In theory, neighborhood associations offer residents a grassroots, place-based and inclusive opportunity to organize around goals and activities that have the potential to transform housing, infrastructure and public space and even promote citywide policy changes.
Sociologist Sylvie Tissot subverts this image of civic associations in her new book, out in June, Good Neighbors: Gentrifying Diversity in Boston’s South End. Tissot, a native of France who now teaches in Paris, was a visiting scholar at Harvard University in the early 2000s. While in Boston, she did fieldwork on a group of urban elites who — under the rhetoric of progressivism and diversity — were unwittingly exerting their power over local politics, morality, culture and public space through their participation in neighborhood associations.
Her work is a fascinating analysis of exclusion, lack of self-awareness and conflicting values. I spoke with Tissot about urban liberalism, what it means that she was welcomed by these groups, and how the terms “diversity” and “civic engagement” are wielded.
Who are the participants in South End neighborhood associations you describe in the book?
Those inhabitants are, for the most part, upper middle-class people. They are very educated, earning high incomes working in professions such as lawyers, consultants and managers. Almost all of them are white; almost all of them are homeowners either in the most historic part of the south side in Boston or in lofts in what was the industrial section of the South End.
What is characteristic of this population is that they are liberal, or at least they claim to be liberal. What I mean by liberal is that they endorse the value of diversity.
What I wanted to do in the book is explore the way they endorse this value of diversity and the ambivalence of this endorsement. When I asked them, “Why did you move to the South End?,” they didn’t say, “Because I couldn’t afford living in a more upscale neighborhood.” [They said they moved so] they could enjoy living in neighborhoods with white and black people, poor and rich, gay and straight. They love diversity, but only under certain conditions.
What were their attitudes about or relationships with people outside of the identities they represent?
People who have more radical perspectives on gentrification consider these gentrifiers as bad guys really eager to displace people. I found out that the attitudes [of the local elite in charge of neighborhood associations] were much more ambivalent. On the one hand, they claimed to endorse diversity to enjoy living with low-income people and minority groups. On the other hand, they can only do that because they control visibility, numbers and public spaces.
You talk about surveillance of low-income people and minority groups in the book. How did that operate?
By surveillance and control, I didn’t necessarily mean violence and brutal surveillance by way of privatization and policing. Of course that exists, but in the South End I paid attention to subtler and more symbolic ways of controlling low-income and minority groups. This translated into control of real estate activities. They agreed to have mixed buildings with affordable units, but the number of affordable units had to be limited. Having mixed buildings instead of social housing is a way of having control over who can live in affordable units — who [end up being] far from low-income people actually!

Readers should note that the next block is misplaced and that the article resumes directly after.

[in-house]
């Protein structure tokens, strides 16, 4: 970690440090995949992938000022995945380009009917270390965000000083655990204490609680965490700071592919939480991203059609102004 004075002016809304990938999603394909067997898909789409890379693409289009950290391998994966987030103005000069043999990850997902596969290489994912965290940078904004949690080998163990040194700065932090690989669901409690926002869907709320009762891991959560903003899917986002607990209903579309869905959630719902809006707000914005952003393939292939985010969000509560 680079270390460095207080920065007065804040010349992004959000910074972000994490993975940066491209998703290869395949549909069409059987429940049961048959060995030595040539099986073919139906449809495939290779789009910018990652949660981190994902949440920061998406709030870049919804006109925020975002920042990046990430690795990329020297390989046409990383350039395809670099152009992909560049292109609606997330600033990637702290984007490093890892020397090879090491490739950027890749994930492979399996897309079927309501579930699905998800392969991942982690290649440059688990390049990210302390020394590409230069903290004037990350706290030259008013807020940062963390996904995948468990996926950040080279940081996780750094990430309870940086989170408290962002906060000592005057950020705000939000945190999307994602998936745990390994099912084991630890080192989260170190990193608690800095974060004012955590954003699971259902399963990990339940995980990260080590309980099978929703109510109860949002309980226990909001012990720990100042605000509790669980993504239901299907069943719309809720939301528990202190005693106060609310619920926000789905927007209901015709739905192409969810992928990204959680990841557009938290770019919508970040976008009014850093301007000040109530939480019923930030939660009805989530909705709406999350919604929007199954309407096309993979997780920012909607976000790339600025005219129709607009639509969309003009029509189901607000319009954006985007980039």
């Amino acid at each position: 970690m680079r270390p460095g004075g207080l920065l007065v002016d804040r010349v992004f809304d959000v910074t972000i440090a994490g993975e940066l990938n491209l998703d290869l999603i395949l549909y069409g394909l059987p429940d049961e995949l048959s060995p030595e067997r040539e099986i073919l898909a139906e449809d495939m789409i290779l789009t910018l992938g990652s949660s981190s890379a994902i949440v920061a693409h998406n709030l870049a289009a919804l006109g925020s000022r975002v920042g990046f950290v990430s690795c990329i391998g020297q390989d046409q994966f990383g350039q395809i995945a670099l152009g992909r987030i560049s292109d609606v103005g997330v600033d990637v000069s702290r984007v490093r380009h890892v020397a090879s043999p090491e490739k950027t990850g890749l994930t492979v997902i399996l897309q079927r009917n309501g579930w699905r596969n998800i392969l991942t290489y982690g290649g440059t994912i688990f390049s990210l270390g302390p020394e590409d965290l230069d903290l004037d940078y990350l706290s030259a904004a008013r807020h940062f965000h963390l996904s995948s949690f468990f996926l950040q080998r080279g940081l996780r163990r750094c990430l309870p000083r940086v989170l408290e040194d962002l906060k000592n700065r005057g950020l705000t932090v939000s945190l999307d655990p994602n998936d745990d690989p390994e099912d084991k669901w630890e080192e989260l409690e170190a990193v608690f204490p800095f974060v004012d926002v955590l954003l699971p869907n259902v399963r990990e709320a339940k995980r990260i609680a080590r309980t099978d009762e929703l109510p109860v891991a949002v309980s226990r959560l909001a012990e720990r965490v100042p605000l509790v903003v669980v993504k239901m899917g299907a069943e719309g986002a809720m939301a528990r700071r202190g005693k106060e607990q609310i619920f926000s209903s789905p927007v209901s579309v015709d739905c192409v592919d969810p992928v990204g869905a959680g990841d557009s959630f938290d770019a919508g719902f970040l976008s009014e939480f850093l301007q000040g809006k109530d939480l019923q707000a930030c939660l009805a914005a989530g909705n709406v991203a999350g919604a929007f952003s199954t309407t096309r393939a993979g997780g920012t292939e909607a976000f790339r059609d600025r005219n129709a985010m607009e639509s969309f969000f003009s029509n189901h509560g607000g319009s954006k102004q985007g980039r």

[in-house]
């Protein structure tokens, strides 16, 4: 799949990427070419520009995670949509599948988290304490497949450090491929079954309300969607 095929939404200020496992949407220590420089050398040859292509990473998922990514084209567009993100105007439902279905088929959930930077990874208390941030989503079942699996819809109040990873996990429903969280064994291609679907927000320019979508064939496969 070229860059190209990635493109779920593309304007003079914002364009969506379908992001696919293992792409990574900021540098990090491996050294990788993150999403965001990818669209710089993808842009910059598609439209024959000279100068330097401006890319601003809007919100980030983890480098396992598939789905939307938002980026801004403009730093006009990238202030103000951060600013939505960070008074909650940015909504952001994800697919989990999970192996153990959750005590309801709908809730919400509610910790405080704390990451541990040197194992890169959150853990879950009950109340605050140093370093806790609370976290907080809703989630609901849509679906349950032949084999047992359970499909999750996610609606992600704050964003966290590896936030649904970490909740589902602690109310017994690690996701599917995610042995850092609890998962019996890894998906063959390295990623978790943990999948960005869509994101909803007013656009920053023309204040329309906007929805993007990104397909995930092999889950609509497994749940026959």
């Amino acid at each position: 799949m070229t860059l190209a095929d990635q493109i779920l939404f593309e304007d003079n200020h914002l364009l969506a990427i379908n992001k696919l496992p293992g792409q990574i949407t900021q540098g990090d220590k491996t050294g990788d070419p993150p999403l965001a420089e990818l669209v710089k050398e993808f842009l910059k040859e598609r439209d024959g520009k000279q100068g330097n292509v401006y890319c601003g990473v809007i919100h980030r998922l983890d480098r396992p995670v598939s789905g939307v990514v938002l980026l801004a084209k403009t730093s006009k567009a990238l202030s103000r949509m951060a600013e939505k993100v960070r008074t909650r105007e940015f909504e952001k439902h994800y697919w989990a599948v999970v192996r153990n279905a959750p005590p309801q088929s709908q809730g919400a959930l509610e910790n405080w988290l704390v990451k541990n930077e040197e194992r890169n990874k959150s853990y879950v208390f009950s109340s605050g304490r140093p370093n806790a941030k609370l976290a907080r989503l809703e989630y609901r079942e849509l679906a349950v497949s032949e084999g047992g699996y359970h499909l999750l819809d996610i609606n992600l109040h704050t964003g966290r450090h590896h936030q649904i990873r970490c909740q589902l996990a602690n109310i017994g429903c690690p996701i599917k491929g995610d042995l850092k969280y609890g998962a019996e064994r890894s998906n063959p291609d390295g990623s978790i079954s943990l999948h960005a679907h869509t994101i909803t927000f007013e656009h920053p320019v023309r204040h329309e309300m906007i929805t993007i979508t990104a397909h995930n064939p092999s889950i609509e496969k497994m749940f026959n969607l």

You were welcomed into their world, because of your background. How did that feel?
It felt good, because in the book I had both an historical and an ethnographic perspective. Ethnographic work requires having access to people. They were friendly, but friendliness also had a race and class dimension. I’m white, an academic, affiliated with Harvard when I was doing the work and what also helped was the fact that I’m French. These were social markers.
On the other hand, it also felt bad, because this friendly atmosphere was also likely to create misunderstandings. As a French academic, I had much less economic capital and much more radical views on social and economic redistribution than them, for example.
How did you see the different ways in which “civic engagement” was used, depending on who was using the word?
A lot of people I talked to used the terms civic engagement, diversity and community. And they really think they represent the community. But if you use class and race lenses, you realize that they are really homogenous. They are white, upper-middle class homeowners, but they are really convinced that all of their civic engagement is for the community. But they are a very specific group with very specific lifestyles and interests.
I think governments, foundations and other organizations should try to include all local associations — even the local associations who have more critical claims [than the ones I profiled] and those who don’t explicitly list their goals with the rhetoric of diversity, which is a very specific rhetoric.
The Equity Factor is made possible with the support of the Surdna Foundation.
Alexis Stephens was Next City’s 2014-2015 equitable cities fellow. She’s written about housing, pop culture, global music subcultures, and more for publications like Shelterforce, Rolling Stone, SPIN, and MTV Iggy. She has a B.A. in urban studies from Barnard College and an M.S. in historic preservation from the University of Pennsylvania.